Sunday, August 19, 2012

Soap Injection And The Commercial Laundry

The injection of detergents and soaps into the commercial washing industry chain has become a major technical consideration, firstly because the environmental considerations are now so strong that they have been encased in British law and secondly they are very important in getting the right finish and thirdly because of the cost implications. A good laundry must be up to date with the latest requirements and these must be used in the processing routes. The commercial laundry suppliers have had to become very technically minded in this area and the best will be able to advise on the latest and best practices that should be adapted for the laundry market. The best suppliers have actually developed their own soap injection machines that can be fitted onto the commercial washing machines used.
So the best place to start collecting information is with the supplier and his advice should be sought on what to use and how much should be used. The second port of call is the soap and detergent manufacturers who have a wealth of experience which they will be only too willing to impart to the user. This will depend on the type of washing that is being processed. At a job interview many years ago the question was asked "why does the blue whitener make the clothes white" in a fit of inspiration and probably with some mind bending the reply came "because the blue whitener fluoresces white light". The result was the offer of a job and it seems since then that blue is a term that appears to order when washing is considered. Certainly even today most of the soap injection substances are still labelled blue. The main substance for removing stains from white products is sodium hypochlorite whilst for coloureds it is hydrogen peroxide. The hydrogen peroxide has been a substance which has caused a lot of problems with the manufacturers of products using this material as it has in the hairdressing business as this material is now very closely controlled as it is also the staple product used by terrorists in home-made explosives but a happy medium seems to have been reached.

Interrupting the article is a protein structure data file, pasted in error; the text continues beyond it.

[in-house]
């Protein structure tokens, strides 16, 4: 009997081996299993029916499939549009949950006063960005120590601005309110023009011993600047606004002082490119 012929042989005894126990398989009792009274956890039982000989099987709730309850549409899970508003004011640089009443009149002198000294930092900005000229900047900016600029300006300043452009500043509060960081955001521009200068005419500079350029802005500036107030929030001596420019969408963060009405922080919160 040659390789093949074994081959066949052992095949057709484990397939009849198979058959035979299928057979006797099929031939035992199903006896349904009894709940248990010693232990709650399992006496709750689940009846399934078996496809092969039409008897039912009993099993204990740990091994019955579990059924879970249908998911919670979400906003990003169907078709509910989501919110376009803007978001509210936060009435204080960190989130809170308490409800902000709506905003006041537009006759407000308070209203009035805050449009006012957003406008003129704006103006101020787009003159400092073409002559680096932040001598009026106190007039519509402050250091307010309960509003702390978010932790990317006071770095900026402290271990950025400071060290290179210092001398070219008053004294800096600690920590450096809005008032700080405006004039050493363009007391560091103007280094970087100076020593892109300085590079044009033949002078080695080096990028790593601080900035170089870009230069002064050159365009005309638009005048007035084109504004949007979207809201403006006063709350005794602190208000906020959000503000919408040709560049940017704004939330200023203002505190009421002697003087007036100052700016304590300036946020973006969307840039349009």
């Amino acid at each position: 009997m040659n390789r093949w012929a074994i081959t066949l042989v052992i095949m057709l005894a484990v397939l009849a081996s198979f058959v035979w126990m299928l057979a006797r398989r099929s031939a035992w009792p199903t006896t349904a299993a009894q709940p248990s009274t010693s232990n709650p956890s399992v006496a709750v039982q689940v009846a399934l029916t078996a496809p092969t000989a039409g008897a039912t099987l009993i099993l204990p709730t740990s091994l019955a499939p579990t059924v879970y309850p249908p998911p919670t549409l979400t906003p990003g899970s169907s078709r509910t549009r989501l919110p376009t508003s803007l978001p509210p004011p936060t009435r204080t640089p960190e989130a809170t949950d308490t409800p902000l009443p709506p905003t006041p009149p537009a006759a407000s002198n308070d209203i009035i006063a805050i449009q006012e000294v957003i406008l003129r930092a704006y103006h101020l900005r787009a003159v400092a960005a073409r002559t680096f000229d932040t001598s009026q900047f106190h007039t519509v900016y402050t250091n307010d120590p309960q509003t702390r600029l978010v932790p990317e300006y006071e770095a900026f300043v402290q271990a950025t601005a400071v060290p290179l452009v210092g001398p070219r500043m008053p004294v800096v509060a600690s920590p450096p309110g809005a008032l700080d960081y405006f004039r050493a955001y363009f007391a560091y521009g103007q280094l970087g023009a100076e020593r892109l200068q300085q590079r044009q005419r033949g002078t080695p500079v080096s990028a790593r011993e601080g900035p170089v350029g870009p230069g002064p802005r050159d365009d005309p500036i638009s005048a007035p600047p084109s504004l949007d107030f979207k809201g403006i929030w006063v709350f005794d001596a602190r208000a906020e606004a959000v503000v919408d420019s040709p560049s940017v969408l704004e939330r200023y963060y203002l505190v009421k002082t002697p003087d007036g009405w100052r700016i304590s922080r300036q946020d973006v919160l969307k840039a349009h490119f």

There is a product available for every type of washing including barrier and disease type applications such as MRSA. The type of material and the quantity used is all important and needs finalising before entering the market because it is certain that the competitors have a strong position on the required practice.

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